Featuring Ivan Trembow's Self-Important, Random Rants on Mixed Martial Arts, Video Games, Pro Wrestling, Television, Politics, Sports, and High-Quality Wool Socks
Monday, November 18, 2002
Pro Wrestling--- The Big Show beating Brock Lesnar for the WWE Title has to be the single worst booking decision of all time. It's the kind of thing that makes people turn off their televisions and never watch wrestling again. It makes Vince Russo's decision to give David Arquette the WCW title seem like a brilliant stroke of genius by comparison. It was bad enough to put the no-talent lug in the Smackdown main event for the WWE Title under any circumstances, but to have him actually beat Lesnar and win the title is downright disgraceful.
It's especially non-sensical given the fact that they have spent almost a year waiting for just the right time and circumstance for Brock Lesnar to lose his first match, and this is who they decide to give that instant boost of star power? And even from a story line standpoint, Lesnar beat The Rock, Hulk Hogan, and The Undertaker cleanly, but he can't beat a big fat loser like The Big Show? It's insulting to viewers that the WWE just expects all of us to forget that Big Show has spent the last two years losing to almost everyone in the company. Now he jumps to Smackdown with a new haircut and he's suddenly an unstoppable monster?
It would be the equivalent of the WWE having Rikishi lose to everyone in the company for two years, and then suddenly turn him into an unbeatable wrecking machine and justify it with the 1980's logic of "he's really big, you know." Being seven feet tall and 500 pounds shouldn't entitle you to anything in the wrestling business, unless of course you have a modicum of talent to back it up. The Big Show had that talent at the very beginning of his career, but when his early success when to his head, he became lazy and unmotivated and horribly out of shape. He's been that way for years now, and yet here he is, winning the WWE Title from one of the two biggest rookie sensations of the past ten years (the other, needless to say, is Kurt Angle).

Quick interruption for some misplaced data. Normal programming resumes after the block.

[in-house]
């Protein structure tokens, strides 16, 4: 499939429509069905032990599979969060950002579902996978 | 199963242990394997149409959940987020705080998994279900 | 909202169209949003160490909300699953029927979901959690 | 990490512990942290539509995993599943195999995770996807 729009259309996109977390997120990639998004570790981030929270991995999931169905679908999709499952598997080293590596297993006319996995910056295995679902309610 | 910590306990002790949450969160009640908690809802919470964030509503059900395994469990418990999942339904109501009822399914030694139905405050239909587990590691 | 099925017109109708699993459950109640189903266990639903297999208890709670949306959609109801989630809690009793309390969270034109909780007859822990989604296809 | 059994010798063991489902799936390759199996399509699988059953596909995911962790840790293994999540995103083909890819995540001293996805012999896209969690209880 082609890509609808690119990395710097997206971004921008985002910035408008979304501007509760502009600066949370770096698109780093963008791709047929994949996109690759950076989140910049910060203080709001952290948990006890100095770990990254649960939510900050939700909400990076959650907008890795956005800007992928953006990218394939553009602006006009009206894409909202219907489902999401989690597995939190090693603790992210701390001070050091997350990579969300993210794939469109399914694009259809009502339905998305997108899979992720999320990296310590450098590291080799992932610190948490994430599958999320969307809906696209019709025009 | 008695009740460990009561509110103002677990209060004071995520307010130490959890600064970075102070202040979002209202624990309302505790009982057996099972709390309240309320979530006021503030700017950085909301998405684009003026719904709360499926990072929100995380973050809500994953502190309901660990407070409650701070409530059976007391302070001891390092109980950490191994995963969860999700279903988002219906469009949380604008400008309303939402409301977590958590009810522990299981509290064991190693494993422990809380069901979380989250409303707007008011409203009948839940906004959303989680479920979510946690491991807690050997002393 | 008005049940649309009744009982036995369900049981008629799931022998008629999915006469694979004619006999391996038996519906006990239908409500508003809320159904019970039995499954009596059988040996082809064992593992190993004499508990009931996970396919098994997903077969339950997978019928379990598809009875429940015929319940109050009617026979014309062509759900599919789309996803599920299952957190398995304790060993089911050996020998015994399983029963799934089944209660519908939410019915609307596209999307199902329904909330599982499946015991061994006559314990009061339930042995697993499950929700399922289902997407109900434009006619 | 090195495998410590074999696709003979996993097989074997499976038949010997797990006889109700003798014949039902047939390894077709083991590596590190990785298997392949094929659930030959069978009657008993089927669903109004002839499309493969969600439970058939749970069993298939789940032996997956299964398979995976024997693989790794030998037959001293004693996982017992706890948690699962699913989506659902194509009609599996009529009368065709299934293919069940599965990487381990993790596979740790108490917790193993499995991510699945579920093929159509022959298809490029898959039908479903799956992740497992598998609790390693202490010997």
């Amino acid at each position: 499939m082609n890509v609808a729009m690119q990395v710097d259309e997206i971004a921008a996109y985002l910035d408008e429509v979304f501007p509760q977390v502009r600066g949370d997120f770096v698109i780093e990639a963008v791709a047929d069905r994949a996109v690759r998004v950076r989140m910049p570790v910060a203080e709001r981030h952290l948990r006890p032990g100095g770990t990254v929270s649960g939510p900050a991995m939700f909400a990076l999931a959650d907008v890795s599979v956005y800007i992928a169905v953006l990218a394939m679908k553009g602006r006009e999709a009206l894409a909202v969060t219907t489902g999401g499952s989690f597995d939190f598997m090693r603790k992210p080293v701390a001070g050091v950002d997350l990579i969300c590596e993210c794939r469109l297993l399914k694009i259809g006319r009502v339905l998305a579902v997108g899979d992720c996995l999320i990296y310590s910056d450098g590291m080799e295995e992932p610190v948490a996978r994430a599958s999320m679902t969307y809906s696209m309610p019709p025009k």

I am fully aware of the fact that Lesnar has to take time off due to his broken rib, but it's not going to be months off, and the WWE Title is normally only defended once per month these days anyway. Some idiot on the WWE writing staff might say, "Well, we want to be able to advertise that the WWE Champion will be wrestling at house shows," but that argument goes out the window thanks to the common sense logic that no one is going to buy a live event ticket just to see The Big Show (he doesn't "put asses in the seats," as Tony Schiavone might say).
In any case, the fact that Brock Lesnar was able to repeatedly lift and suplex a 500-pound man is impressive, especially considering his broken rib. Having a broken rib and still being able to (seemingly easily) lift a 500-pound man over your head and spin him around like a damn airplane is downright amazing. Lesnar is a machine, and unlike the much less reliable, much less level-headed, and much more injury-prone Bill Goldberg, Lesnar is actually able to deliver good wrestling matches in the ring on a regular basis. He's like Goldberg, only with talent.